Most new technologies bore me. New ways to listen to music, shop, or access the news… I just can’t seem to care.

But some technologies manage to amaze me again and again. Technologies that work well and repeatedly exceed my expectations.

The Dictionary that comes with Apple computers is one. It’s a rare example of a truly simple technology that does exactly what you need it to without anything superfluous.

Whenever I use it I think of how lucky I am to have such a powerful tool. I think of the great writers and speakers of the past and how even they didn’t have such ready access to the language as I do. And if we moderns have better access to the building blocks of language, shouldn’t it mean we have the potential to surpass their constructions?

Except that our potential is simultaneously being checked by various threats to our intelligence which our predecessors didn’t face: all the useless and irrelevant information that bombards us, all the anemic philosophies and nihilistic worldviews that poison the mind.

Most Mac owners, it seems, don’t know they even have this dictionary tucked quietly away in their applications folder. Why it’s not included in the Dock by default when new owners open up those shiny Macs, I don’t know. It ought to be.

I’m to the point now where whenever I spot a mac user ignorantly trying to use one of those awful online dictionary sites I try to set them straight. I will walk across a coffee shop to tell them, to liberate them. Then it’s goodbye internet latency and stupefying advertisements; hello instantaneous and lucid edification.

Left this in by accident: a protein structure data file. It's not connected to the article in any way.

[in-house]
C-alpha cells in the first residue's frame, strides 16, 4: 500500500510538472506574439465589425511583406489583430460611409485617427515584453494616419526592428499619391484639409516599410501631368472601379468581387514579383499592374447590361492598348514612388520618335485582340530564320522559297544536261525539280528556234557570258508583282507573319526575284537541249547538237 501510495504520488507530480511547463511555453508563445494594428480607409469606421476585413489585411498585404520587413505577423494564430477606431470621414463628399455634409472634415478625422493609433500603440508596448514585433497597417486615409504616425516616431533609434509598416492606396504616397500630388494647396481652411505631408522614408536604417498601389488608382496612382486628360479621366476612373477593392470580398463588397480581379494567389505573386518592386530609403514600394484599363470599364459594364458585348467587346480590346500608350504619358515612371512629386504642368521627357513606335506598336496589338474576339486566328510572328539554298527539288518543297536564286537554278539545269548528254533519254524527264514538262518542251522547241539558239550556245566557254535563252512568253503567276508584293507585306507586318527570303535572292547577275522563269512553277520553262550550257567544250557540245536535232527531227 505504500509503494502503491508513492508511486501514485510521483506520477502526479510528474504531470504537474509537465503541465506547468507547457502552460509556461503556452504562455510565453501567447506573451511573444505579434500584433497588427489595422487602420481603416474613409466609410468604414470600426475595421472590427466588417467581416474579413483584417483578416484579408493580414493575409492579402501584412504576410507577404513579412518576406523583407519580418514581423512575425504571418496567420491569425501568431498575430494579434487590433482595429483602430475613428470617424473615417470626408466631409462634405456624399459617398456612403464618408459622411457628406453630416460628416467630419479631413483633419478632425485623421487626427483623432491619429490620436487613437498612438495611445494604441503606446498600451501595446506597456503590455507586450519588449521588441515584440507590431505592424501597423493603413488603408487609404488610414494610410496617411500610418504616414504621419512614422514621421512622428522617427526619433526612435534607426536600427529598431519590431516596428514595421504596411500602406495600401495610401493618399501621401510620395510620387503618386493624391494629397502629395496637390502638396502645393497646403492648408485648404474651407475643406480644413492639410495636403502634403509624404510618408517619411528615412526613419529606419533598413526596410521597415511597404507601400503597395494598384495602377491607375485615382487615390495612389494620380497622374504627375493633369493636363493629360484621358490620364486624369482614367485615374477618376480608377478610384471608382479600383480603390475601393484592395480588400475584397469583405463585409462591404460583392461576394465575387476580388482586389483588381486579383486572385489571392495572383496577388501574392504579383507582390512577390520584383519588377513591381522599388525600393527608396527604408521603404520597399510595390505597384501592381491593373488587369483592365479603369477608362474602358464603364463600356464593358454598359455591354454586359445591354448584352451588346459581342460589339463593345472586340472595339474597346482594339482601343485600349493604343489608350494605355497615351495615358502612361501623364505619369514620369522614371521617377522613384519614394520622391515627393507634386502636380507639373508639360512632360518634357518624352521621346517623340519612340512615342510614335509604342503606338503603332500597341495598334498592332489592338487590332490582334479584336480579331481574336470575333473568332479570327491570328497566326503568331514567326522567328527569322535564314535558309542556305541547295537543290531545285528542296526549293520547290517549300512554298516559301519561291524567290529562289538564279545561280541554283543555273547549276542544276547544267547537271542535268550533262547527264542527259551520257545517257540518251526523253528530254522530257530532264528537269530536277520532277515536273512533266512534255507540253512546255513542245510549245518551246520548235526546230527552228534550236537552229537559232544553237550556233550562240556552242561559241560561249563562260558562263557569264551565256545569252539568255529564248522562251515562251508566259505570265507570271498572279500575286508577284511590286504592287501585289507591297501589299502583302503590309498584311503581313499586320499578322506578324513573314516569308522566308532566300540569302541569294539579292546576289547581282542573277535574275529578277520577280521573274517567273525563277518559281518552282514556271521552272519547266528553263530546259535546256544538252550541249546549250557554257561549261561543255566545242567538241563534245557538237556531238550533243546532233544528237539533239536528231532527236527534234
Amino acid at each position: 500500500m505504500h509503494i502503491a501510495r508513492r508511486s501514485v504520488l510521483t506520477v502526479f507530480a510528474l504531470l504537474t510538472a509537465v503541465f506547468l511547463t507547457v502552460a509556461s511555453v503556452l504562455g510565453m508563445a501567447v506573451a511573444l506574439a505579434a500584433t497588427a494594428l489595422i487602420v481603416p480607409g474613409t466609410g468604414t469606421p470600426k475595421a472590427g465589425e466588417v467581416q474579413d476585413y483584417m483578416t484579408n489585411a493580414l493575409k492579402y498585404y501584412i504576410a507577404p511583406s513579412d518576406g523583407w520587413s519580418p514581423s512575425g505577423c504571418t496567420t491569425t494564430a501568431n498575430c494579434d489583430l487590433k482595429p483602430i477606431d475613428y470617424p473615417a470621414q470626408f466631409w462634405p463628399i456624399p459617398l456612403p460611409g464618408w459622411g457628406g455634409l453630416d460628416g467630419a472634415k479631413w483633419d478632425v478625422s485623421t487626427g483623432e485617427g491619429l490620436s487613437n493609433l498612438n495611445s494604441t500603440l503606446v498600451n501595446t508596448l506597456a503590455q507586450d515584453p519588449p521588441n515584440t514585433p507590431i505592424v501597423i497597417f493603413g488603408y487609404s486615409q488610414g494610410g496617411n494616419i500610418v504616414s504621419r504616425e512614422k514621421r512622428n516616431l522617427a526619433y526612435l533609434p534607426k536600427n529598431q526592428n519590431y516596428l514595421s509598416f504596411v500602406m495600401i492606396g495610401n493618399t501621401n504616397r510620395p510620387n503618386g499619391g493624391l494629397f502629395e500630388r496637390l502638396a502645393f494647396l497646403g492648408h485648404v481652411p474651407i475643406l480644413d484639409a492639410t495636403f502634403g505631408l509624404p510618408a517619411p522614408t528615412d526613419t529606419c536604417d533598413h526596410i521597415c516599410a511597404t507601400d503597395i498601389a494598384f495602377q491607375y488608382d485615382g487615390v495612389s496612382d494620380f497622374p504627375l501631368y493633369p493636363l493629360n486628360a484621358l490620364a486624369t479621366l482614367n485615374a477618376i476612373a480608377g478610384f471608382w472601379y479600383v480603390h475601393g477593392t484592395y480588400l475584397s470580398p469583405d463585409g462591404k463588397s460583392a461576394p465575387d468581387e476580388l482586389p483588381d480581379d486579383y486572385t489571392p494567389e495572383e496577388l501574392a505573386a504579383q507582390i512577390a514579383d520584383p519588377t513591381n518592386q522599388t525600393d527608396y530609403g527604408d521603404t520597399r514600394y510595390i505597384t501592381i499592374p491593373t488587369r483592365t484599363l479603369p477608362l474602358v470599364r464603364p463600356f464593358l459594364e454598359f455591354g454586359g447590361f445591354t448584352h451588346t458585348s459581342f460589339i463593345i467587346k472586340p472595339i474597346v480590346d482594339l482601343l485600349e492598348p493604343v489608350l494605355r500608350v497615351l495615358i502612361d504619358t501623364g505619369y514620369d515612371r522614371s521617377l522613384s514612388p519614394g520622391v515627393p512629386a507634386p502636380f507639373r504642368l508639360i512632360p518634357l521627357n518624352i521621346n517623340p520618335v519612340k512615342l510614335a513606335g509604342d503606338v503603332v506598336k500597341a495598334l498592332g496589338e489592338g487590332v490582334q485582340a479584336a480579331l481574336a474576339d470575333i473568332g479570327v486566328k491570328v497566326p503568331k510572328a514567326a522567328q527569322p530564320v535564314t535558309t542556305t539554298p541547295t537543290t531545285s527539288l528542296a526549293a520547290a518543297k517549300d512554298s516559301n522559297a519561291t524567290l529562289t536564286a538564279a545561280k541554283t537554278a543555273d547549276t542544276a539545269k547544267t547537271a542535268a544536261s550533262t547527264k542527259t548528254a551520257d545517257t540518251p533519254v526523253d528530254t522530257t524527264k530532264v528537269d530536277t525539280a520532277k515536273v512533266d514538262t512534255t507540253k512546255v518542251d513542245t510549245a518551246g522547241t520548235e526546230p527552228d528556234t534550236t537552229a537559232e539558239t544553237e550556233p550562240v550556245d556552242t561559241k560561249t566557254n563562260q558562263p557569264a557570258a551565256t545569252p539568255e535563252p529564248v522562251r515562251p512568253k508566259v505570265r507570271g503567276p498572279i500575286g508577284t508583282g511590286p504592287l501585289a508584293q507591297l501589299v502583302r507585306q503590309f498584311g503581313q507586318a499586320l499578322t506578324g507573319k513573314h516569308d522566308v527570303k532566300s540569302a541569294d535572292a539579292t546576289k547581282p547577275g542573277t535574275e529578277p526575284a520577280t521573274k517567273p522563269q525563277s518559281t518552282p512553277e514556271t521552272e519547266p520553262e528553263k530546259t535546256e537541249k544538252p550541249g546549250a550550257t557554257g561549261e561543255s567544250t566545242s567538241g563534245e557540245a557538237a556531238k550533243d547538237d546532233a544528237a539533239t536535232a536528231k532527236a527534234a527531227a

A writer friend of mine who is still stuck with a PC has tried to find a similar dictionary but to no avail. So I dug up my ancient G3 iBook to be her dedicated Dictionary machine. Though too slow to run most programs, play video, or even surf today’s gluttonous* Internet, this loyal machine now sits next to her PC eagerly waiting to serve up a million denotations and many thousands of clarifying connotations on any of the 350,000 words that it keeps stored on its now miniscule hard disk drive. I suspect there are thousands of these machines languishing in the back of closets who could be contributing this service to the elevation of mankind.

One day my friend’s seven year old wanted to show me a video game he was playing. After two minutes of squinting at a dizzying array of cartoonish characters, flashing buttons, and other cryptic symbols I regained consciousness and tried to stem any further abuse. “Now can I show you my favorite game?” I said cheerily. Then, since he was on a Mac, I opened up Dictionary.

“What was that round, white house I saw in your game?”
“An igloo” he said. “It’s made of snow!”
“Great can you spell igloo?”

With Dictionary’s assistance, he found that he could. An igloo, it said, was a dome-shaped, snow-made house of the Eskimo.

“Click on Eskimo!,” I said, since every single word in Dictionary is clickable.

It told us what an Eskimo was and where they lived: Alaska, Greenland, Eastern Siberia, etc.

“Do you know where those places are? Let’s type them into Google Maps and see!”

Carefully he typed each location into the map, referring back to the dictionary every now and then, before hitting ‘enter’ and transporting us there. A few queries later we had even figured out how far we’d have to travel to visit these igloos.

“Learning is my favorite game,” I told him. And he looked up at me with intrigue, perhaps not entirely convinced but pondering.

* Gluttonous and glutinous are different. Thanks Dictionary.